the important thing about comprehensive exams (from a Buddhist perspective) ~

There are a lot of things you expect to learn if you get a doctorate. Primarily, of course, your subject. But there are also things you don’t expect to learn. Like… well, what I realised yesterday in the shower (is […]

the holy alchemy of teaching ~

I often tackle a new discipline — or learning more about something I know only superficially — by offering to teach it. Don’t cringe: you’re not in any of my classes :). And it makes me, I’d argue, a far […]

the lives of students ~

My students share their lives — with me, with each other. We have a class listserv, which they’re required to post to several times weekly. It builds community — there’s lots of research on classroom community and its benefits — […]

teaching, politics, & Buddhism ~

I couldn’t tell you which came first: my concern for folks on the margins, my belief that we’re all connected (a kind of nascent Buddhism), or my didactic teacher-self. I remember teaching my 2-year-old younger sister to ‘read’ by having […]

living in the present ~

For a number of reasons, this is my last semester teaching the class I’m teaching now. Which entirely changes the dynamic. Teachers know that every class — every class period — is different. But we often attribute this to our […]

teaching the teacher: one teacher’s practice ~

You all who read this blog may well be tired of hearing about my wonderful students. So you may want to get up and go get a cup of tea; come back in a few paragraphs. Because this is another […]

the Buddhas in the front row ~

True confessions: I actually don’t have rows in my classroom. We sit in an old-fashioned circle, and I don’t let the students put the chairs back after class. ‘Everyone,’ I tell them, ‘should sit in circles. You can see each […]

kindergarten teacher bashing ~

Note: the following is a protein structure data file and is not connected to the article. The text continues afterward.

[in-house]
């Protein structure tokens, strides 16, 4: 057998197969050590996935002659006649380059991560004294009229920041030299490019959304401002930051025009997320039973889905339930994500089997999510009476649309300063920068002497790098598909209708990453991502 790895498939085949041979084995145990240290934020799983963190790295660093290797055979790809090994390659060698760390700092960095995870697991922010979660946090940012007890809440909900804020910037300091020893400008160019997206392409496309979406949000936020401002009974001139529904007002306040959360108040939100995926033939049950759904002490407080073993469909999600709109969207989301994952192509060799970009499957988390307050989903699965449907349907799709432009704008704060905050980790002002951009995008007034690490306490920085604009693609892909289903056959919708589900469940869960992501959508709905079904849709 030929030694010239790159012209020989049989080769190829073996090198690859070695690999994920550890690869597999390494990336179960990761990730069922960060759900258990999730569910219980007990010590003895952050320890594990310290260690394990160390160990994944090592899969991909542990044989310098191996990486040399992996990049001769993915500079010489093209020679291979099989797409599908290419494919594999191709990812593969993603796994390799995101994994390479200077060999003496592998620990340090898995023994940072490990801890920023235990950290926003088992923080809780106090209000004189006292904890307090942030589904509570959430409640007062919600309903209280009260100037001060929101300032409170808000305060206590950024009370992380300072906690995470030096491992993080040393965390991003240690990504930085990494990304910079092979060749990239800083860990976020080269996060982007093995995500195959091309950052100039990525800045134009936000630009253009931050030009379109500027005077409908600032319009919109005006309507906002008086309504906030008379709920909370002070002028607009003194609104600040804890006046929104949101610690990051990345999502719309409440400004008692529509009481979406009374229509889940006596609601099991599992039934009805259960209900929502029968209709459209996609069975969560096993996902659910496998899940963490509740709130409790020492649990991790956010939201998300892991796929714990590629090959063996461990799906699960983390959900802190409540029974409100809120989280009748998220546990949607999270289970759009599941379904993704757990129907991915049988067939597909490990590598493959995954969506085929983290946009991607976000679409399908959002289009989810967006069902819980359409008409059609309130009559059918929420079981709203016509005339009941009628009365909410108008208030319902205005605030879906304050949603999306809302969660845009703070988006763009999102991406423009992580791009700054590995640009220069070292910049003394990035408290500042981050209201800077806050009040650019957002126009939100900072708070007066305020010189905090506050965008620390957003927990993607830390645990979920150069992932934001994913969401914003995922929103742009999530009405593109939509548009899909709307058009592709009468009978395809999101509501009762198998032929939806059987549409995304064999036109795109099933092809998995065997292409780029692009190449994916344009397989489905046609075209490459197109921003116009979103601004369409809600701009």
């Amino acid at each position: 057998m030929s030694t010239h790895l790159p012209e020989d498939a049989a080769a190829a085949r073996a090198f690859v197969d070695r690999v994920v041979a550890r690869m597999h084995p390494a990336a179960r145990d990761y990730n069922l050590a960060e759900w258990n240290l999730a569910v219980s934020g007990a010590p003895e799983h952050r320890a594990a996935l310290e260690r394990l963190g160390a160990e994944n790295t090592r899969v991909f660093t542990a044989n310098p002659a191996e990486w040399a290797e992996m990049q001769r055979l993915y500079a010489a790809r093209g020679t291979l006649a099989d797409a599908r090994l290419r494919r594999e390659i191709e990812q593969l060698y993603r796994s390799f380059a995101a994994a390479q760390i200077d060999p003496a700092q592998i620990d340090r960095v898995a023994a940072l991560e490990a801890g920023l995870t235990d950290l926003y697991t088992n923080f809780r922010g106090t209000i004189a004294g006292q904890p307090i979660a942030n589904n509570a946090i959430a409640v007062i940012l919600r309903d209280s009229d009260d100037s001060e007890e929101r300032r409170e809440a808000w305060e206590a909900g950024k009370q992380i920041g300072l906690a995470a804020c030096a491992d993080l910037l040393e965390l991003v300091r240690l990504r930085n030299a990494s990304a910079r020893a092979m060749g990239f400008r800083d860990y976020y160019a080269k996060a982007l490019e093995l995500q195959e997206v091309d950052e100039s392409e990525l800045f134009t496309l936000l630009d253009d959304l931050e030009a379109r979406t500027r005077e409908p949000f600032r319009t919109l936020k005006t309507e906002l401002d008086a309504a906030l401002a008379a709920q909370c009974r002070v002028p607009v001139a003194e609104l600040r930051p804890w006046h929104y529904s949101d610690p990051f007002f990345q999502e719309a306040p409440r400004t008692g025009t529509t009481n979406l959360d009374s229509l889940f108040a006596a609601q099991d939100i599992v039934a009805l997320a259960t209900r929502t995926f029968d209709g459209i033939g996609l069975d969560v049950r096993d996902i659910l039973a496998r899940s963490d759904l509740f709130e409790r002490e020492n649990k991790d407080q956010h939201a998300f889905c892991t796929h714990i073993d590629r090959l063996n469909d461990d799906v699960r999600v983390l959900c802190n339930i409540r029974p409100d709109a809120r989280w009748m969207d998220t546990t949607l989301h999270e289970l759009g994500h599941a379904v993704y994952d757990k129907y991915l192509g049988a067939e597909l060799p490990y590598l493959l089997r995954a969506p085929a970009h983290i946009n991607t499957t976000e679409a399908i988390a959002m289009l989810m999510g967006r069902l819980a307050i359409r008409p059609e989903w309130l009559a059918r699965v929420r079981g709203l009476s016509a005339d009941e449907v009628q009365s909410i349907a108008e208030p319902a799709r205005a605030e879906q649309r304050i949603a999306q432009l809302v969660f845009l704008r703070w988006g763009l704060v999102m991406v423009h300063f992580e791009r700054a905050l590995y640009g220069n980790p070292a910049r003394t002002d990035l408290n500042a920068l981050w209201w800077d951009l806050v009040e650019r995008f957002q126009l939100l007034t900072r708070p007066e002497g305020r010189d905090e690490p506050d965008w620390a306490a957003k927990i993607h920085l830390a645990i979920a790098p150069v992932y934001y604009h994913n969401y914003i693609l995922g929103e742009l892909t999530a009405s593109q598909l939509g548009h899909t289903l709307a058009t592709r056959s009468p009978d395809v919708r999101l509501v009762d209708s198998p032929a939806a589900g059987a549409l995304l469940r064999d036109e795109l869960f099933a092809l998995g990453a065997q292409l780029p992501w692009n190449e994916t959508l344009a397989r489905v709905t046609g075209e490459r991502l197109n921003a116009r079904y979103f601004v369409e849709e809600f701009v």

Okay, now I’m just mad. And I’m trying — as always! — to do something other than just fume. Here it is, my attempt to address grievances.  It’s far too late in the game to redress them….:( Here’s a link […]

public education & teaching teachers ~

This is how teachers learn best: caffeine & reflection :). Well,  at least the teachers I know ~ This week I helped with a two-day workshop with teachers in a town near here — one of the many small Oklahoma […]

teaching, practice and love ~

The muse Terpsichore is known for many things: dances, the harp, education. But  most amazing is that all these things come together in one Muse: supposedly Terpsichore invents them all. Think about it: all of those coming from one head. […]

just a little human touch ~

I hate college classrooms. Everything we know about the impact of softscape on learning — lighting, seating, groups, etc. — goes out the window when we work w/ adult learners. So each class period, my students (at my request) form […]

Previous Posts

thinking of lost boys
When I hear of the serial murder sprees -- all done w/ guns -- that plague America, I think of my sons. Not always first, but always. Probably too ...

posted 4:48:57pm Oct. 04, 2015 | read full post »

pebbles, lobsters, and priorities
I went to brunch with my beloved yesterday, to celebrate our zillionth (happy!) anniversary. It was beyond heavenly: all kinds of food I ...

posted 3:33:14pm Sep. 28, 2015 | read full post »

the souls of the others
I don't normally do book reviews, much less book raves. And yet... I just finished a book that captured me completely, Sy Montgomery's The Soul of an ...

posted 3:11:31pm Sep. 20, 2015 | read full post »

the gift of friends
I am blessed with friends far better than I deserve. Colleagues; former students; girlfriends & guy friends; family who have long since blurred that ...

posted 4:35:30pm Sep. 18, 2015 | read full post »

a bowl of weeks
Remember how I told you last week that I was trying to be more mindful of time passing? And about reading in Lewis Richmond's Aging as a Spiritual ...

posted 1:41:33pm Sep. 14, 2015 | read full post »